If you truly want to sample Dutch life, then start cycling in the Netherlands! A traditional Dutch bike is sturdy and no-nonsense. Plus, it is not difficult to find a fairly inexpensive or second hand one in Holland. This page will give you a rundown of the benefits of cycling in NL, and help you to decide which type of bike is right for you.

If a stranger offers to sell you a bicycle for less than € 40, don’t buy it. It’s probably stolen, and you too are violating the law if you take possession of it.

Why Use a Bike in NL?

There are endless perks to owning and cycling a bike in the Netherlands. It is one of the most bike-friendly countries in the world, and is covered with well-kept ‘fietspaden’ (cycle paths). This enables you to:

  • Enjoy regular fresh air and exercise
  • Embrace a quintessential element of Dutch culture
  • Save money on petrol and lower your carbon foot print
  • Avoid sitting in traffic

Travelling by Bike in NL

More importantly perhaps, cycle paths run through areas that cannot be reached by motorized vehicles:

  • This makes it extremely easy to access the many remote areas of natural beauty that can be found in Netherlands
  • You can pick up great cycling guide books and maps at the VVV or the ANWB
  • These will enable you to plan long or short trips anywhere you like
  • What is more, trains have special bicycle compartments
  • This means you can travel to different areas of the country in a carriage with your bike, and take off from there

For more information on cycling tours, check out the fietsnetwork, or download their app.

Where to Buy your Dutch Bike

1. Second Hand

Most students and foreign visitors buy second-hand bicycles, known as ‘tweedehands fietsen’ or ‘tweedehands rijwielen’. A reasonably good quality one will cost you between € 75 and € 175. You can find them at:

  • Second-hand bicycle shops
  • Bicycle parking facilities near railway stations
  • On Marktplaats
  • Advertised in the small ads at the back of your local newspaper, under ‘Rijwielen’
  • On the notice board at the supermarket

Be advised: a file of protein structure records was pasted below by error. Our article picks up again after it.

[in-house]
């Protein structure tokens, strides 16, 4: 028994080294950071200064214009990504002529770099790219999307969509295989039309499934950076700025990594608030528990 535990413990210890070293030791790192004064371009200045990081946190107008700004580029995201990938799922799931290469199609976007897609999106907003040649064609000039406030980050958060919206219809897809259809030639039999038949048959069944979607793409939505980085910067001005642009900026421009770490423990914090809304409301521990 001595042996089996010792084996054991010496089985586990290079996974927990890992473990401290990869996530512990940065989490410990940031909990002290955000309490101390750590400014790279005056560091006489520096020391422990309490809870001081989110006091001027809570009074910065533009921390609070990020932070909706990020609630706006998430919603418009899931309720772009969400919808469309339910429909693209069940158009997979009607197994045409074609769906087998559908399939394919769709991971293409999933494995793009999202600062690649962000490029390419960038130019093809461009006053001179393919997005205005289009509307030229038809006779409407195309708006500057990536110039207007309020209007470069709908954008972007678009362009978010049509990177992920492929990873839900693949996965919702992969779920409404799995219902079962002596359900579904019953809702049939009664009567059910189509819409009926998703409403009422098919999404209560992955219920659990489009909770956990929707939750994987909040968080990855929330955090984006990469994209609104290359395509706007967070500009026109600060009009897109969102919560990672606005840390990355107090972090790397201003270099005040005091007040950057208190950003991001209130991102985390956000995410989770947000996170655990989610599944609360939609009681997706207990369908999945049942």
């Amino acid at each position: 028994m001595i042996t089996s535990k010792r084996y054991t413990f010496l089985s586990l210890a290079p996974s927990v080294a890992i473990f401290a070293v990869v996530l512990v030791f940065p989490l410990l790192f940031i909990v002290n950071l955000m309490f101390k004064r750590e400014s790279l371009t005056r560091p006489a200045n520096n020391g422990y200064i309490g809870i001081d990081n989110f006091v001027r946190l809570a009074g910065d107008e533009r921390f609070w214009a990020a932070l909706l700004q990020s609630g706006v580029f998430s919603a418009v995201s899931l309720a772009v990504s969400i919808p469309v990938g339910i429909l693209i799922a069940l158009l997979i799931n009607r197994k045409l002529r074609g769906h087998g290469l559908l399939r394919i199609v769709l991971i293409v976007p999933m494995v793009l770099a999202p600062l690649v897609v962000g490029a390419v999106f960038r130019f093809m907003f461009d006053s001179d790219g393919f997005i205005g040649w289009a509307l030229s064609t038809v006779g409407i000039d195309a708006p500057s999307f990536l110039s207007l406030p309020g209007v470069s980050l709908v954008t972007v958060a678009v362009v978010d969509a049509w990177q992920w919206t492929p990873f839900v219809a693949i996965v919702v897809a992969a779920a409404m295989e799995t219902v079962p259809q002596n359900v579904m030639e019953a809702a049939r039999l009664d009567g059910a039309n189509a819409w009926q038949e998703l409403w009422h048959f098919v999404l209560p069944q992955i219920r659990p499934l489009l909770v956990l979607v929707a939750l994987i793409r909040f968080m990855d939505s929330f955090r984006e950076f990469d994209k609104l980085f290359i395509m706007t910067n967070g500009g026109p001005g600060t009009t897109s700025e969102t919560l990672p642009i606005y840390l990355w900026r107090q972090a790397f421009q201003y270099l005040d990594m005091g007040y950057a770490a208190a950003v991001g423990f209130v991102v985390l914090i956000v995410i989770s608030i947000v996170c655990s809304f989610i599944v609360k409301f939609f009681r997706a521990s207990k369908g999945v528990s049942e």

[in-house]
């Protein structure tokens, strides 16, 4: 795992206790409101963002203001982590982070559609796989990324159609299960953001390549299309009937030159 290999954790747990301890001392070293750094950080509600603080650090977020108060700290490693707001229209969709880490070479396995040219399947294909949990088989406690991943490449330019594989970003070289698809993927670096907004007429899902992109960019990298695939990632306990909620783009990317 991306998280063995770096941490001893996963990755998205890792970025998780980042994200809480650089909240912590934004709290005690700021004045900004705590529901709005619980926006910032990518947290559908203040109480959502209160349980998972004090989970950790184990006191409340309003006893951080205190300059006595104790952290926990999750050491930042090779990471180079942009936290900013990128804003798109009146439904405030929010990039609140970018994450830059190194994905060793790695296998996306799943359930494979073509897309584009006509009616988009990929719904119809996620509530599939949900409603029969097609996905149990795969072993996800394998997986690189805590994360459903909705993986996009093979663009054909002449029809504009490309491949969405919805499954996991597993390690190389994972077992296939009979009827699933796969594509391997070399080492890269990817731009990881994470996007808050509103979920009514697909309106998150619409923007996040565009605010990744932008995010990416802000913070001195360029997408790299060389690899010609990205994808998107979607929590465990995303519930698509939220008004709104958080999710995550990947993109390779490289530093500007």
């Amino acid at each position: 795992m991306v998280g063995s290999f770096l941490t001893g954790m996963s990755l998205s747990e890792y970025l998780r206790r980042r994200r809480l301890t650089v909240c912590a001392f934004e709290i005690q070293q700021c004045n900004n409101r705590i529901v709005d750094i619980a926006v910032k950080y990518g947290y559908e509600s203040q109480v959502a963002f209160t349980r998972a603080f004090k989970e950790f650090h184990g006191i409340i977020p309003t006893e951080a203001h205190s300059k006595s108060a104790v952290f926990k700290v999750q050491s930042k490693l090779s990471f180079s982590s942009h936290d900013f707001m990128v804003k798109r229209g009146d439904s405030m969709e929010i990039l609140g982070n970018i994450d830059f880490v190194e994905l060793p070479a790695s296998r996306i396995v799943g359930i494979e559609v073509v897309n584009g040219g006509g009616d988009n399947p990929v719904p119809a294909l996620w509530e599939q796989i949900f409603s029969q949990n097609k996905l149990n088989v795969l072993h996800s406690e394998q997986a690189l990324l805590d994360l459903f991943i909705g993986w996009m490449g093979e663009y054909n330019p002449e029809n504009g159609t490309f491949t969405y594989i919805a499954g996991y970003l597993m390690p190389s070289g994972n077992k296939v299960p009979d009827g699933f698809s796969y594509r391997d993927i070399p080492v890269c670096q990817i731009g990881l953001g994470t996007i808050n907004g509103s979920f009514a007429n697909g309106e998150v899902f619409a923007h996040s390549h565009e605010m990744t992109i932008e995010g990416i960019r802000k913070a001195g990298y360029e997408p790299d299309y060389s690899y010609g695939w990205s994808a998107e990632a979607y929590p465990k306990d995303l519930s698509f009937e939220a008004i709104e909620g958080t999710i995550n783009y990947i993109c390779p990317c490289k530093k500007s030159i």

• Anywhere students congregate!


Ask for Advice

  • The nature of the second-hand bicycle market varies from town to town. Therefore, you should ask a local for advice about it. They may know of an especially good second hand shop. If you’re lucky, they may even help you pick out your bicycle and negotiate the price!
  • A woman’s bike is called a ‘damesfiets’ and a man’s bike is called a ‘herenfiets’. Dutch men are not embarrassed to ride women’s bicycles, and vice versa

2. Brand new

Some expats are keen to get a new bicycle, made by one of the well-known manufacturers. If you are interested in going down this (cycle) path, here’s what you need to do:

  • Unsurprisingly, you will need to visit a bicycle shop
  • A new bicycle will probably cost between € 275 and € 500
  • A discount store will sell you a new, imported bike for as little as €175
  • If you choose to go for one of these, be sure you examine it thoroughly. You need to make sure that its quality is sufficient, before handing over your money


Keep your Bike Safe

When you buy a bicycle, make sure that its lights work and that it has a sturdy lock (‘slot’). Or, to be extra safe, why not buy a chain and padlock? With these, you can fasten your bicycle to something when you park it. Secure parking for bicycles is available at most railway stations and in some city centers across the Netherlands. Just look for signs reading: ‘rijwielstalling’ or ‘fietsenstalling’.

3. Bike Rental

If you are traveling to a region of the Netherlands without your own bike, you can simply rent one:

  • There are usually bicycle rentals in the parking facilities of railway stations
  • Bicycle rentals will loan you a bike for the day, under payment of a deposit
  • It is wise to telephone in advance to make a reservation and to ask at the railway station for a free booklet about this
  • In certain places, such as Veluwe National Park, bicycles are available free of charge, to help you roam the beautiful woods at your leisure

4. OV-Fiets

Many Dutch people also make use of the Public Transportation Bicycle: the ‘OV-fiets’. If you do not work in your city of residence in the Netherlands, and need to travel by train for a significant leg of the journey, this is the service for you. You can rent an OV-fiets from the station nearest to your work, and cycle the rest of the way.

Some OV-fiets facts:

  • To rent an OV-fiets, you pay € 4.15 per 24 hours
  • If you keep the bicycle for 72 hours, you will pay 3 x € 3.35
  • After keeping your bicycle for 72 hours, you will start to pay € 5 per 24 hours
  • If you hand your OV-fiets in at a different location, you will incur an extra charge
  • You can request a public transportation bicycle pass (OV-fietspas)
  • You can get your own public transportation pass, or Studenten OV-chipkaart, registered.  This will enable you to pick up an OV-fiets at any time. Payments for this are made later, at an automatic payment machine (‘automatische incasso’)